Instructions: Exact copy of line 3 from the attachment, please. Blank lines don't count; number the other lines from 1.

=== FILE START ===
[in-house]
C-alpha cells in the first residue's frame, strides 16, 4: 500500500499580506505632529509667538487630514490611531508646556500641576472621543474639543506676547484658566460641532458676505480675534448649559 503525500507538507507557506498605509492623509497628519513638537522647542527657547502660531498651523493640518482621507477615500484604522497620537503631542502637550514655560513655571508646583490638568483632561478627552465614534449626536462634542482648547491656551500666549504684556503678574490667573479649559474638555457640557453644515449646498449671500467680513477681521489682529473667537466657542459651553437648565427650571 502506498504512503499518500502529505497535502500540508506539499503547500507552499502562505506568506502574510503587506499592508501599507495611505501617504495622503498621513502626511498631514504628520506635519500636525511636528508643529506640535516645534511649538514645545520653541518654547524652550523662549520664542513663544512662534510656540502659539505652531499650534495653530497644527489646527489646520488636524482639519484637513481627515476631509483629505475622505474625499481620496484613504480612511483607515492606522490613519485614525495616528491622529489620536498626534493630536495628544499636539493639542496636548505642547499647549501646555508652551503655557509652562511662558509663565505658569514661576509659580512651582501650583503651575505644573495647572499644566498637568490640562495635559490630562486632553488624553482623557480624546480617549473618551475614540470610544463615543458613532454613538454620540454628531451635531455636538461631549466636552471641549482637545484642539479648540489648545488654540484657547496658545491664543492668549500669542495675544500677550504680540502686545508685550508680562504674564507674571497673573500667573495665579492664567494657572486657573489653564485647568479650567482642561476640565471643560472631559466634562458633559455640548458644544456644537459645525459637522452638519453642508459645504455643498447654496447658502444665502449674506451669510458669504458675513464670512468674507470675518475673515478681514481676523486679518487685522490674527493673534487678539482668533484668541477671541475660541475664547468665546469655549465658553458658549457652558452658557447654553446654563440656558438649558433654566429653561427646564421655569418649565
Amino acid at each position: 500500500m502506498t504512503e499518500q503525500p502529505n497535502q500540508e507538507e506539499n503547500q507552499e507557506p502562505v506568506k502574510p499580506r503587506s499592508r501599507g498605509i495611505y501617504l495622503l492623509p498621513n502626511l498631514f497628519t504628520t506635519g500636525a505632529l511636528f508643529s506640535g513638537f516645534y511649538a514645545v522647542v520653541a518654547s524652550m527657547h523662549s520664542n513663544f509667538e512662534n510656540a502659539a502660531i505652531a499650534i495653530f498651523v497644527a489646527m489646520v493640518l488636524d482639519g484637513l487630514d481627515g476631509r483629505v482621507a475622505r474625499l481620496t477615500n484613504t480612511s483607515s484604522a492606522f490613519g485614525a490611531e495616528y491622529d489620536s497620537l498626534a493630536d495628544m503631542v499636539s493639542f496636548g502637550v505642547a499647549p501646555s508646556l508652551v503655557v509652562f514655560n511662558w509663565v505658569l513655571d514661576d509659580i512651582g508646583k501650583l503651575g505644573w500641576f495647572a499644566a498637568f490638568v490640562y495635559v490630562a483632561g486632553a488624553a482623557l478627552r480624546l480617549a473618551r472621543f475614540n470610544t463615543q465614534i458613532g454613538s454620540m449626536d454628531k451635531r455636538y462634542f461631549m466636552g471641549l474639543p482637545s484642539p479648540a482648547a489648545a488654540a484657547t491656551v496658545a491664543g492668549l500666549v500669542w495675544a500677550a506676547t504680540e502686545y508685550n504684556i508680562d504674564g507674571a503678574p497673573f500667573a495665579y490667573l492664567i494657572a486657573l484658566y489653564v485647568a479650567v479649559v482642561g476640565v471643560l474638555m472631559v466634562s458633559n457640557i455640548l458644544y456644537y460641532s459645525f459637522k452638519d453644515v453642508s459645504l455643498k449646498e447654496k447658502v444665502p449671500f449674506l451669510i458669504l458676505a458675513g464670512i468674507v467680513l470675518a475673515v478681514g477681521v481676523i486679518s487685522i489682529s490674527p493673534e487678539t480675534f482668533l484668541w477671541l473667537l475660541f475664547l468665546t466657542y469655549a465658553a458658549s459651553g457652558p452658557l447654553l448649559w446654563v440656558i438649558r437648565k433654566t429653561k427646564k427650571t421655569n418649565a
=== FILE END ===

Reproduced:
Amino acid at each position: 500500500m502506498t504512503e499518500q503525500p502529505n497535502q500540508e507538507e506539499n503547500q507552499e507557506p502562505v506568506k502574510p499580506r503587506s499592508r501599507g498605509i495611505y501617504l495622503l492623509p498621513n502626511l498631514f497628519t504628520t506635519g500636525a505632529l511636528f508643529s506640535g513638537f516645534y511649538a514645545v522647542v520653541a518654547s524652550m527657547h523662549s520664542n513663544f509667538e512662534n510656540a502659539a502660531i505652531a499650534i495653530f498651523v497644527a489646527m489646520v493640518l488636524d482639519g484637513l487630514d481627515g476631509r483629505v482621507a475622505r474625499l481620496t477615500n484613504t480612511s483607515s484604522a492606522f490613519g485614525a490611531e495616528y491622529d489620536s497620537l498626534a493630536d495628544m503631542v499636539s493639542f496636548g502637550v505642547a499647549p501646555s508646556l508652551v503655557v509652562f514655560n511662558w509663565v505658569l513655571d514661576d509659580i512651582g508646583k501650583l503651575g505644573w500641576f495647572a499644566a498637568f490638568v490640562y495635559v490630562a483632561g486632553a488624553a482623557l478627552r480624546l480617549a473618551r472621543f475614540n470610544t463615543q465614534i458613532g454613538s454620540m449626536d454628531k451635531r455636538y462634542f461631549m466636552g471641549l474639543p482637545s484642539p479648540a482648547a489648545a488654540a484657547t491656551v496658545a491664543g492668549l500666549v500669542w495675544a500677550a506676547t504680540e502686545y508685550n504684556i508680562d504674564g507674571a503678574p497673573f500667573a495665579y490667573l492664567i494657572a486657573l484658566y489653564v485647568a479650567v479649559v482642561g476640565v471643560l474638555m472631559v466634562s458633559n457640557i455640548l458644544y456644537y460641532s459645525f459637522k452638519d453644515v453642508s459645504l455643498k449646498e447654496k447658502v444665502p449671500f449674506l451669510i458669504l458676505a458675513g464670512i468674507v467680513l470675518a475673515v478681514g477681521v481676523i486679518s487685522i489682529s490674527p493673534e487678539t480675534f482668533l484668541w477671541l473667537l475660541f475664547l468665546t466657542y469655549a465658553a458658549s459651553g457652558p452658557l447654553l448649559w446654563v440656558i438649558r437648565k433654566t429653561k427646564k427650571t421655569n418649565a